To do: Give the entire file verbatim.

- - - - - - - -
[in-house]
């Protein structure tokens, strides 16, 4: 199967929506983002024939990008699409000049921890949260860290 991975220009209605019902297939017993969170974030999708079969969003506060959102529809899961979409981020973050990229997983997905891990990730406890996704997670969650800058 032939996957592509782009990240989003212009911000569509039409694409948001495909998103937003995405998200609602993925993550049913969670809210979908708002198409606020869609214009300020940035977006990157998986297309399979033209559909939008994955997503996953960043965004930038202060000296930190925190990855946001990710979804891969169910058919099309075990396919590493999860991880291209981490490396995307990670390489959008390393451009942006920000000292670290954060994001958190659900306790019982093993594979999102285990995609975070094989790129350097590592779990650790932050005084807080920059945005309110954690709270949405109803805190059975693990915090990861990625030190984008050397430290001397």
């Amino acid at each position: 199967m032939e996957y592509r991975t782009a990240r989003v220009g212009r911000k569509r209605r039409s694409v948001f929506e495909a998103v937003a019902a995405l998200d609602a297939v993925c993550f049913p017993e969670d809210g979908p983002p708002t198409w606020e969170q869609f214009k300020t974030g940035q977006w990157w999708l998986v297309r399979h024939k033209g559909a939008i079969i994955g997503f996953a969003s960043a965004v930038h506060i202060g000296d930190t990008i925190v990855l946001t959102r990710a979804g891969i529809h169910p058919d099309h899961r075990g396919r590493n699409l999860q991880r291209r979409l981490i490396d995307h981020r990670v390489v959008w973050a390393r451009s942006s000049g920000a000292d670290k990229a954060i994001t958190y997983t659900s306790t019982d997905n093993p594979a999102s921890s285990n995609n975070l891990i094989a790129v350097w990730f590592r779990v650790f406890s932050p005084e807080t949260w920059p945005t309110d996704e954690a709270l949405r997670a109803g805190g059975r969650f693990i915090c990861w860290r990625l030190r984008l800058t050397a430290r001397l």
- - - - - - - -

[in-house]
């Protein structure tokens, strides 16, 4: 199967929506983002024939990008699409000049921890949260860290 991975220009209605019902297939017993969170974030999708079969969003506060959102529809899961979409981020973050990229997983997905891990990730406890996704997670969650800058 032939996957592509782009990240989003212009911000569509039409694409948001495909998103937003995405998200609602993925993550049913969670809210979908708002198409606020869609214009300020940035977006990157998986297309399979033209559909939008994955997503996953960043965004930038202060000296930190925190990855946001990710979804891969169910058919099309075990396919590493999860991880291209981490490396995307990670390489959008390393451009942006920000000292670290954060994001958190659900306790019982093993594979999102285990995609975070094989790129350097590592779990650790932050005084807080920059945005309110954690709270949405109803805190059975693990915090990861990625030190984008050397430290001397």
């Amino acid at each position: 199967m032939e996957y592509r991975t782009a990240r989003v220009g212009r911000k569509r209605r039409s694409v948001f929506e495909a998103v937003a019902a995405l998200d609602a297939v993925c993550f049913p017993e969670d809210g979908p983002p708002t198409w606020e969170q869609f214009k300020t974030g940035q977006w990157w999708l998986v297309r399979h024939k033209g559909a939008i079969i994955g997503f996953a969003s960043a965004v930038h506060i202060g000296d930190t990008i925190v990855l946001t959102r990710a979804g891969i529809h169910p058919d099309h899961r075990g396919r590493n699409l999860q991880r291209r979409l981490i490396d995307h981020r990670v390489v959008w973050a390393r451009s942006s000049g920000a000292d670290k990229a954060i994001t958190y997983t659900s306790t019982d997905n093993p594979a999102s921890s285990n995609n975070l891990i094989a790129v350097w990730f590592r779990v650790f406890s932050p005084e807080t949260w920059p945005t309110d996704e954690a709270l949405r997670a109803g805190g059975r969650f693990i915090c990861w860290r990625l030190r984008l800058t050397a430290r001397l």